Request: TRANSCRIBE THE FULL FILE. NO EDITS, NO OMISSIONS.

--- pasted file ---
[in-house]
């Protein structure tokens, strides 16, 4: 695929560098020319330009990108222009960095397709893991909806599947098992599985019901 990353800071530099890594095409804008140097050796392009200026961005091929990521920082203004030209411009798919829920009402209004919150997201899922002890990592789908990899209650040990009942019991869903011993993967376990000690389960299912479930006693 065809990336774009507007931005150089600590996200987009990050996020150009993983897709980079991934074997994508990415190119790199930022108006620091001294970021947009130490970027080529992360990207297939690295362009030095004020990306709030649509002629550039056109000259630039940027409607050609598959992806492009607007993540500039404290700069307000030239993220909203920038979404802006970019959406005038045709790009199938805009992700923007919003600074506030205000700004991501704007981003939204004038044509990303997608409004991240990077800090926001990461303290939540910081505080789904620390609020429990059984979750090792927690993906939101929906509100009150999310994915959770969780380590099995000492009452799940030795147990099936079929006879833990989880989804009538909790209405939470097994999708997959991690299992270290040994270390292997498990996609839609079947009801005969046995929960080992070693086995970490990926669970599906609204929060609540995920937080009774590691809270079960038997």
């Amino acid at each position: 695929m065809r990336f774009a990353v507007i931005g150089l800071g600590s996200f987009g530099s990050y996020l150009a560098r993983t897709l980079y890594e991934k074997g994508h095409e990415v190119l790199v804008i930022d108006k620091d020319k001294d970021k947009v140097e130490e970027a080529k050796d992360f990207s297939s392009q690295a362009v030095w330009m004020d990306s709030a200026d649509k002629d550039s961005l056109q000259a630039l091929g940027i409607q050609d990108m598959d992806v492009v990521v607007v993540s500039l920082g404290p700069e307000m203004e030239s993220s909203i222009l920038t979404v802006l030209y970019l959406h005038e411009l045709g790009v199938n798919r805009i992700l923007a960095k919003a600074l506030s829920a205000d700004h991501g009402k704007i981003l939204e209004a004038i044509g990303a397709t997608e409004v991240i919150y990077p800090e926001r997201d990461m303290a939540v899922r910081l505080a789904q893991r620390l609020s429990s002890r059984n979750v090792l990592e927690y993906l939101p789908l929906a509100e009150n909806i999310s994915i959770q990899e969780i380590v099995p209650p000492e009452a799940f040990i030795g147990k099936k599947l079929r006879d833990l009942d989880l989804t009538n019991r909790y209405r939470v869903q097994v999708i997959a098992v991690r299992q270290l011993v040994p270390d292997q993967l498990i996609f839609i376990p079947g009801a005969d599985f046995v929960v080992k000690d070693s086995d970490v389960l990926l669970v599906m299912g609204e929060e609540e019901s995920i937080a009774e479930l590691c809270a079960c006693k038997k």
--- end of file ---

[in-house]
């Protein structure tokens, strides 16, 4: 695929560098020319330009990108222009960095397709893991909806599947098992599985019901 990353800071530099890594095409804008140097050796392009200026961005091929990521920082203004030209411009798919829920009402209004919150997201899922002890990592789908990899209650040990009942019991869903011993993967376990000690389960299912479930006693 065809990336774009507007931005150089600590996200987009990050996020150009993983897709980079991934074997994508990415190119790199930022108006620091001294970021947009130490970027080529992360990207297939690295362009030095004020990306709030649509002629550039056109000259630039940027409607050609598959992806492009607007993540500039404290700069307000030239993220909203920038979404802006970019959406005038045709790009199938805009992700923007919003600074506030205000700004991501704007981003939204004038044509990303997608409004991240990077800090926001990461303290939540910081505080789904620390609020429990059984979750090792927690993906939101929906509100009150999310994915959770969780380590099995000492009452799940030795147990099936079929006879833990989880989804009538909790209405939470097994999708997959991690299992270290040994270390292997498990996609839609079947009801005969046995929960080992070693086995970490990926669970599906609204929060609540995920937080009774590691809270079960038997």
């Amino acid at each position: 695929m065809r990336f774009a990353v507007i931005g150089l800071g600590s996200f987009g530099s990050y996020l150009a560098r993983t897709l980079y890594e991934k074997g994508h095409e990415v190119l790199v804008i930022d108006k620091d020319k001294d970021k947009v140097e130490e970027a080529k050796d992360f990207s297939s392009q690295a362009v030095w330009m004020d990306s709030a200026d649509k002629d550039s961005l056109q000259a630039l091929g940027i409607q050609d990108m598959d992806v492009v990521v607007v993540s500039l920082g404290p700069e307000m203004e030239s993220s909203i222009l920038t979404v802006l030209y970019l959406h005038e411009l045709g790009v199938n798919r805009i992700l923007a960095k919003a600074l506030s829920a205000d700004h991501g009402k704007i981003l939204e209004a004038i044509g990303a397709t997608e409004v991240i919150y990077p800090e926001r997201d990461m303290a939540v899922r910081l505080a789904q893991r620390l609020s429990s002890r059984n979750v090792l990592e927690y993906l939101p789908l929906a509100e009150n909806i999310s994915i959770q990899e969780i380590v099995p209650p000492e009452a799940f040990i030795g147990k099936k599947l079929r006879d833990l009942d989880l989804t009538n019991r909790y209405r939470v869903q097994v999708i997959a098992v991690r299992q270290l011993v040994p270390d292997q993967l498990i996609f839609i376990p079947g009801a005969d599985f046995v929960v080992k000690d070693s086995d970490v389960l990926l669970v599906m299912g609204e929060e609540e019901s995920i937080a009774e479930l590691c809270a079960c006693k038997k």